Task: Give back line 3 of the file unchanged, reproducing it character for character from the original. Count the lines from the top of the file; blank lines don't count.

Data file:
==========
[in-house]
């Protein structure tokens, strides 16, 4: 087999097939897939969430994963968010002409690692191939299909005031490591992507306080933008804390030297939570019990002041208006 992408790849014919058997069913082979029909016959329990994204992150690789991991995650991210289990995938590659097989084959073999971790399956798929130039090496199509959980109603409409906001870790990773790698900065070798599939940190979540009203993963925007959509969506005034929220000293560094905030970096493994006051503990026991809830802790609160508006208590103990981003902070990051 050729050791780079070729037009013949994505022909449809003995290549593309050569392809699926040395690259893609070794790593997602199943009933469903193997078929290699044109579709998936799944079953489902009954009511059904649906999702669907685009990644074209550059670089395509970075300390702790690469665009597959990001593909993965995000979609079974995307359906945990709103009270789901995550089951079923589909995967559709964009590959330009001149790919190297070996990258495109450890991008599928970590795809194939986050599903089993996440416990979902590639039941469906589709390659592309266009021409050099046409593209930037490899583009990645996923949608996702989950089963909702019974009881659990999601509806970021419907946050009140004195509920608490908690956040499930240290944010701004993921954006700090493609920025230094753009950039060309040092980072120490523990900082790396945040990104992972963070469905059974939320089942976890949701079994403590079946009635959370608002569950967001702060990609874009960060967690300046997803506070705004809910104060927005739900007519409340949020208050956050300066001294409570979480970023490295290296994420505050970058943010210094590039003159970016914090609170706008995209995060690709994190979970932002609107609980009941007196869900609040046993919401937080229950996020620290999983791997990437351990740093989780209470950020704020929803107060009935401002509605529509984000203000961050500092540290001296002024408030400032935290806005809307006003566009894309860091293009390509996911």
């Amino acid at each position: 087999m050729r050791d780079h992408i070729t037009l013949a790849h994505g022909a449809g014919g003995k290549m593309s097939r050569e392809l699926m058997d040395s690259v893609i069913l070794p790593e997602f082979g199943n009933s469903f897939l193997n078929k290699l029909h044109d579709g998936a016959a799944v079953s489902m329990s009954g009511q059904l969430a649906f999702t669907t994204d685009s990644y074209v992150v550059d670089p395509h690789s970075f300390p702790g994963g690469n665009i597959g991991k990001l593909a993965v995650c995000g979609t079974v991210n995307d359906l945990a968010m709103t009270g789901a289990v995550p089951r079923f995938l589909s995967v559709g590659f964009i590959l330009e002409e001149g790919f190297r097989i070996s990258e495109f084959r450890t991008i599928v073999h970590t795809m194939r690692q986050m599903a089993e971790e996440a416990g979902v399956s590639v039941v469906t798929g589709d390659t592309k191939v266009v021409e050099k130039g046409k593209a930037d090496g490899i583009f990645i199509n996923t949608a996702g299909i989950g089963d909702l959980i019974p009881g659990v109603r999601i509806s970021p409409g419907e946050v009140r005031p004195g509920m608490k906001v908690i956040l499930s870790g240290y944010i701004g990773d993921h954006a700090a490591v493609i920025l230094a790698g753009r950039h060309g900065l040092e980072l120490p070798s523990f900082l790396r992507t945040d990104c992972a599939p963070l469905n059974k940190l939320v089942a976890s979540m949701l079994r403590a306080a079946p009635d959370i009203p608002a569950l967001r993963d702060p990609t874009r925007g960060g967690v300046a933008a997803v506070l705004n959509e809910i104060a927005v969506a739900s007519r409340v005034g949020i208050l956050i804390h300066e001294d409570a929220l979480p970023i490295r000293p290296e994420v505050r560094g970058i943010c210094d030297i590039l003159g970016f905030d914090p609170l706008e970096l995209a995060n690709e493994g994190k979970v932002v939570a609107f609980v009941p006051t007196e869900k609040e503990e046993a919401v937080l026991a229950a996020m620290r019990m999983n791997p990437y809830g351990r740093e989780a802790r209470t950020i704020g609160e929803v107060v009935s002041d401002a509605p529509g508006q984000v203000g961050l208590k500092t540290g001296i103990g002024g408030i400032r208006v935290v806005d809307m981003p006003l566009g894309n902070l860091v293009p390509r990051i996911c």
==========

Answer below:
């Amino acid at each position: 087999m050729r050791d780079h992408i070729t037009l013949a790849h994505g022909a449809g014919g003995k290549m593309s097939r050569e392809l699926m058997d040395s690259v893609i069913l070794p790593e997602f082979g199943n009933s469903f897939l193997n078929k290699l029909h044109d579709g998936a016959a799944v079953s489902m329990s009954g009511q059904l969430a649906f999702t669907t994204d685009s990644y074209v992150v550059d670089p395509h690789s970075f300390p702790g994963g690469n665009i597959g991991k990001l593909a993965v995650c995000g979609t079974v991210n995307d359906l945990a968010m709103t009270g789901a289990v995550p089951r079923f995938l589909s995967v559709g590659f964009i590959l330009e002409e001149g790919f190297r097989i070996s990258e495109f084959r450890t991008i599928v073999h970590t795809m194939r690692q986050m599903a089993e971790e996440a416990g979902v399956s590639v039941v469906t798929g589709d390659t592309k191939v266009v021409e050099k130039g046409k593209a930037d090496g490899i583009f990645i199509n996923t949608a996702g299909i989950g089963d909702l959980i019974p009881g659990v109603r999601i509806s970021p409409g419907e946050v009140r005031p004195g509920m608490k906001v908690i956040l499930s870790g240290y944010i701004g990773d993921h954006a700090a490591v493609i920025l230094a790698g753009r950039h060309g900065l040092e980072l120490p070798s523990f900082l790396r992507t945040d990104c992972a599939p963070l469905n059974k940190l939320v089942a976890s979540m949701l079994r403590a306080a079946p009635d959370i009203p608002a569950l967001r993963d702060p990609t874009r925007g960060g967690v300046a933008a997803v506070l705004n959509e809910i104060a927005v969506a739900s007519r409340v005034g949020i208050l956050i804390h300066e001294d409570a929220l979480p970023i490295r000293p290296e994420v505050r560094g970058i943010c210094d030297i590039l003159g970016f905030d914090p609170l706008e970096l995209a995060n690709e493994g994190k979970v932002v939570a609107f609980v009941p006051t007196e869900k609040e503990e046993a919401v937080l026991a229950a996020m620290r019990m999983n791997p990437y809830g351990r740093e989780a802790r209470t950020i704020g609160e929803v107060v009935s002041d401002a509605p529509g508006q984000v203000g961050l208590k500092t540290g001296i103990g002024g408030i400032r208006v935290v806005d809307m981003p006003l566009g894309n902070l860091v293009p390509r990051i996911c």